He is a kinsman to the Montague;
Affection makes him false; he speaks not true:…
I beg for justice, which thou, prince, must give;
Romeo slew Tybalt, Romeo must not live.
Romeo and Juliet, Shakespeare
I don’t know why anybody doesn’t like Romeo and Juliet. It’s probably the language, but knowing the basic plot, it’s not all that hard to figure out what’s happening, at least on stage or in a good movie version.
People’s ignorance of the play is a shame because, like so many of Shakespeare’s other plays, it is extremely relevant to what happens in our lives. In the speech above, Lady Capulet is demanding Romeo’s death because he killed Tybalt, her nephew. She automatically assumes that Benvolio, Romeo’s cousin, gave false testimony about what happened. Benvolio had told the truth, explaining that Romeo attempted to be at peace with Tybalt but killed him after Tybalt had killed Mercutio, Romeo’s best friend.
Unfortunately, I’ve reacted similarly when angry, making faulty decisions and prejudging situations before I’ve listened to people explain the circumstances. My emotions ran high, making my intelligence low.
A similar situation occurred with the Officer Darren Wilson’s shooting of Michael Brown in Ferguson, Missouri. When news of the shooting broke out, people automatically rushed to judgment, blaming Wilson for shooting an unarmed black man who was trying to surrender, probably because Wilson was racist. Others, rushing just as fast, automatically assumed that Brown was a thug who got what was coming to him.
Both of these judgments occurred before there was any investigation. People saw the news on television, listened to radio commentators, and just assumed that Brown was guilty of assaulting Wilson or that Wilson was guilty of shooting Brown down in cold blood. Both sides assumed racism. Brown did what he did because he was a young black thug. Wilson did what he did because he was a white racist cop. It didn’t matter that no autopsy had taken place or that witness testimony had not been taken and investigated for accuracy. People saw the news and saw what they wanted to see.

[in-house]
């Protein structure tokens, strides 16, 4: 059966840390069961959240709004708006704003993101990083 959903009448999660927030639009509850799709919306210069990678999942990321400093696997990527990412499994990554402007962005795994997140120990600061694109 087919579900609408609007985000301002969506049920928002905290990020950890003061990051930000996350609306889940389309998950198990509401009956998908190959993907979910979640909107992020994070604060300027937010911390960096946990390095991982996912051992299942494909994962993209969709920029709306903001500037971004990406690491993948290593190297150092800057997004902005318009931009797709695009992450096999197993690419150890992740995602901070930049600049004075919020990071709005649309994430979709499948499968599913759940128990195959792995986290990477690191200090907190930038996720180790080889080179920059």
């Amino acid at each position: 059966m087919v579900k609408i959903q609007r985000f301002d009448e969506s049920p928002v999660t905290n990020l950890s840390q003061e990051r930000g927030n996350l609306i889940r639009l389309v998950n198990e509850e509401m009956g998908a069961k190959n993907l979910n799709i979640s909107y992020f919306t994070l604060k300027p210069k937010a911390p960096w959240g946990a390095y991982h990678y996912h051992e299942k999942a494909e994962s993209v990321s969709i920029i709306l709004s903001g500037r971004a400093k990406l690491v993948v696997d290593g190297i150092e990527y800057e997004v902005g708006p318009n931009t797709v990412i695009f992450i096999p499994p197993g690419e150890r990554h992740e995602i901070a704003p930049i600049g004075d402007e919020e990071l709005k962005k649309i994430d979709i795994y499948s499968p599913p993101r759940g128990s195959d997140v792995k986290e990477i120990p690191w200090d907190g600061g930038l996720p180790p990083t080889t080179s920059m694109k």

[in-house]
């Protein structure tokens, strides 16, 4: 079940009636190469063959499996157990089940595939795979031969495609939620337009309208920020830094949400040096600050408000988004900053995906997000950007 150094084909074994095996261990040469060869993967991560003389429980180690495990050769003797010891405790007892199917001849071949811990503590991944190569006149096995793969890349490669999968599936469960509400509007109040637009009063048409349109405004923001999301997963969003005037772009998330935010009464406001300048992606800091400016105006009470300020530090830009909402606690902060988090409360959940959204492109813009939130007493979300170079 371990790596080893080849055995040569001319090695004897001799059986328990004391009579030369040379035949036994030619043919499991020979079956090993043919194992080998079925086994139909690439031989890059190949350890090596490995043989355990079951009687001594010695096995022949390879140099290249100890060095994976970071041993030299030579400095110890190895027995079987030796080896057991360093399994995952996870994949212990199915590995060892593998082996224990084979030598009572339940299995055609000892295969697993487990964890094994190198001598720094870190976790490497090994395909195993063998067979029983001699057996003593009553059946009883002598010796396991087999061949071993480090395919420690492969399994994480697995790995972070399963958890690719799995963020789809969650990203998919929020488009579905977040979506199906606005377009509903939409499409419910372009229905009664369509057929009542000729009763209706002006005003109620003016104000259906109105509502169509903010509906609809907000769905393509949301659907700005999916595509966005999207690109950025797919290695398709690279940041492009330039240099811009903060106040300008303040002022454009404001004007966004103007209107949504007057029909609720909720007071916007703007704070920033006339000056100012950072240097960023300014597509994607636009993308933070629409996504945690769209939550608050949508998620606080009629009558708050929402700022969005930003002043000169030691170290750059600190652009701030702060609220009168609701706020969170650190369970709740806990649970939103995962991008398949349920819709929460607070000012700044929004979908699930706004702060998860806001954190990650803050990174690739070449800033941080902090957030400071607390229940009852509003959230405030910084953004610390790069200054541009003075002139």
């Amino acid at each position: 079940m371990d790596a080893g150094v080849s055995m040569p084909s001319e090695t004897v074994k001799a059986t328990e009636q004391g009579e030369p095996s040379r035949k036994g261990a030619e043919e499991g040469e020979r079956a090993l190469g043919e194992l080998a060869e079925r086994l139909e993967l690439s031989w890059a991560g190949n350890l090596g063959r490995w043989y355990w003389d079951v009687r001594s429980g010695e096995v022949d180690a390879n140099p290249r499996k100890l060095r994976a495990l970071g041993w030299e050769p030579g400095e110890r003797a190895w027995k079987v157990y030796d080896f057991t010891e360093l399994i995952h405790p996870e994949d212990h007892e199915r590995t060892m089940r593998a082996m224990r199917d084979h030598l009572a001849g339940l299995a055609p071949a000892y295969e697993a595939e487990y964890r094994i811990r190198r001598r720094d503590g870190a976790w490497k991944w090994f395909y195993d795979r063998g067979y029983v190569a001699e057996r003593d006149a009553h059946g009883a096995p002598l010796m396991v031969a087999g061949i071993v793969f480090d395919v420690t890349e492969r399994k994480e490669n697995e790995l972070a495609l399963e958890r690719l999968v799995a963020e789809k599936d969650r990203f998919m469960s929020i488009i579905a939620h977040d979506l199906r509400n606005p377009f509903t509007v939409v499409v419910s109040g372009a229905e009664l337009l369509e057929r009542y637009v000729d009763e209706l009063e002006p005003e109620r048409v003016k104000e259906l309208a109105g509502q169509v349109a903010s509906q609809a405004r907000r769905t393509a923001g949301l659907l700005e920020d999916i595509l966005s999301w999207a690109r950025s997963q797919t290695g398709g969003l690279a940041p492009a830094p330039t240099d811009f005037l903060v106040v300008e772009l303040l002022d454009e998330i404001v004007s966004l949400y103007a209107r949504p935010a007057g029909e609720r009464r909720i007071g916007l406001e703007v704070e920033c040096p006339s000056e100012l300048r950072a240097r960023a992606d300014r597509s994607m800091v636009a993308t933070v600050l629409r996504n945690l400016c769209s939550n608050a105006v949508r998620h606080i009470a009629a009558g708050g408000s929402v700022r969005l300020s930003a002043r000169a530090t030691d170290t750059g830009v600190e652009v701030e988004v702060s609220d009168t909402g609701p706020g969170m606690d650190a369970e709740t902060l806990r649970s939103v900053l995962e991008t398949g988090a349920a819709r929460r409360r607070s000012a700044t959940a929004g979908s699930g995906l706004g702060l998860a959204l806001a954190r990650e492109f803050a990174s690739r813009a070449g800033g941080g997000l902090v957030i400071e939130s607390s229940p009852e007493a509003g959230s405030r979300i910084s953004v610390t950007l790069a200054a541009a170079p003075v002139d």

Unfortunately, this “sincere ignorance and conscientious stupidity,” as Dr. King said, did an awful lot of damage. Before any kind of serious investigation took place, crowds were out in Ferguson’s streets, protesting Wilson’s shooting of Brown. The militarized Ferguson police force attempted to use shock and awe to control or disperse the protestors, and the protests escalated. Over the following weeks, the protestors began destroying Ferguson businesses to communicate their anger.
The police were also hurt by people’s prejudgments. Officer Wilson had to go into hiding with his family out of fear for his life. His career as a policeman is over, even though he had an exemplary record and had never used his gun on a suspect before shooting Michael Brown. There was a declared war on police, with two officers in New York being killed execution style for no other reason than they were police officers.
Are there bad cops? Sure. But acting prejudiced towards them, assuming racism and ill will on their part, is just as bad as racism. A whole group of people are judged and condemned because of the actions of a comparative few.
Race relations also took a hit. Just like with O.J. Simpson and George Zimmerman, people divided along racial lines regarding the guilt or innocence of the suspects. People rushing to judgment before serious investigation took place deepened the racist neural paths in our brains.
Seven months later, the investigations are complete. The grand jury in St. Louis, after examining the evidence—perhaps after examining more evidence than should have been available—declared in November that there wasn’t enough evidence to try Darren Wilson for murder or any other crime. Eric Holder’s Justice Department, after three more months of investigation, stated that Wilson committed no crime nor violated Michael Brown’s civil rights. Had there been any evidence to support his guilt, Darren Wilson would have been arrested on federal charges and given a court date by now.
Too bad that much of Ferguson burned to the ground, innocent policemen were killed, and racial tensions were stirred up before the investigations were completed. We could have avoided all that nonsense had we not rushed to judgment but waited for the investigators to do their jobs and let the truth come out. Perhaps we can get it right next time.
A good step in that direction would be for the people who condemned Darren Wilson prematurely to admit they were wrong and (let’s get a little crazy here) apologize to the man for prejudging him. Unless that happens, I’ll be surprised if at the next incident there isn’t yet another rush to judgment.